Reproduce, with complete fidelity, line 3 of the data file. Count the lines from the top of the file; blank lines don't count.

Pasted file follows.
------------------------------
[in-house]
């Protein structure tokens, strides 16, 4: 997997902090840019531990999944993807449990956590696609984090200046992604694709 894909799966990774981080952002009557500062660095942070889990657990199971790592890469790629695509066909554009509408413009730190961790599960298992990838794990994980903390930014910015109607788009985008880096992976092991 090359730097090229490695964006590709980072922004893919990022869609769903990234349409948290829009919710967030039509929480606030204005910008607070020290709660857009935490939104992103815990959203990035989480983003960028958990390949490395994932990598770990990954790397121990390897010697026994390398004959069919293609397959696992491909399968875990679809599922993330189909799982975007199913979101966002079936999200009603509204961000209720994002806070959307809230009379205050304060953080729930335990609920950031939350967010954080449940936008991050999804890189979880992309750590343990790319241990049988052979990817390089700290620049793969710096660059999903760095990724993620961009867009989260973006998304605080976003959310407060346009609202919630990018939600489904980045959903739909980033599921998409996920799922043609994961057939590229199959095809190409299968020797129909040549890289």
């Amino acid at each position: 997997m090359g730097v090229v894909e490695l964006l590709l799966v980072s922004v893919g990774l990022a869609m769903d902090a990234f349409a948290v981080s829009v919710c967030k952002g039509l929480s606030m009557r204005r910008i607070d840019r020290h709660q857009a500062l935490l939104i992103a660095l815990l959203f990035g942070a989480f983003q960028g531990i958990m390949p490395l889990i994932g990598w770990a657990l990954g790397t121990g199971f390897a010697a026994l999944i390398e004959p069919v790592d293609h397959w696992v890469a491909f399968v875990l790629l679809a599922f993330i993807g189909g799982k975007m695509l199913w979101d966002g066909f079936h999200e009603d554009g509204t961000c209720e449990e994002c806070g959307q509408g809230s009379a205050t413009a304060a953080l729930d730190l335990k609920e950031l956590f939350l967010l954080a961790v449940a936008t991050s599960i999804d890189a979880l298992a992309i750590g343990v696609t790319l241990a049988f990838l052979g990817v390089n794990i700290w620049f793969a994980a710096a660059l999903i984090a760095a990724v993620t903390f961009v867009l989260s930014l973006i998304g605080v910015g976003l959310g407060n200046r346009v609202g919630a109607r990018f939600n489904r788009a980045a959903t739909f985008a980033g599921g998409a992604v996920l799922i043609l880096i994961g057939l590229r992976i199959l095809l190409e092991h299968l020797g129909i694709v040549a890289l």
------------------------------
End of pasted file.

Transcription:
């Amino acid at each position: 997997m090359g730097v090229v894909e490695l964006l590709l799966v980072s922004v893919g990774l990022a869609m769903d902090a990234f349409a948290v981080s829009v919710c967030k952002g039509l929480s606030m009557r204005r910008i607070d840019r020290h709660q857009a500062l935490l939104i992103a660095l815990l959203f990035g942070a989480f983003q960028g531990i958990m390949p490395l889990i994932g990598w770990a657990l990954g790397t121990g199971f390897a010697a026994l999944i390398e004959p069919v790592d293609h397959w696992v890469a491909f399968v875990l790629l679809a599922f993330i993807g189909g799982k975007m695509l199913w979101d966002g066909f079936h999200e009603d554009g509204t961000c209720e449990e994002c806070g959307q509408g809230s009379a205050t413009a304060a953080l729930d730190l335990k609920e950031l956590f939350l967010l954080a961790v449940a936008t991050s599960i999804d890189a979880l298992a992309i750590g343990v696609t790319l241990a049988f990838l052979g990817v390089n794990i700290w620049f793969a994980a710096a660059l999903i984090a760095a990724v993620t903390f961009v867009l989260s930014l973006i998304g605080v910015g976003l959310g407060n200046r346009v609202g919630a109607r990018f939600n489904r788009a980045a959903t739909f985008a980033g599921g998409a992604v996920l799922i043609l880096i994961g057939l590229r992976i199959l095809l190409e092991h299968l020797g129909i694709v040549a890289l």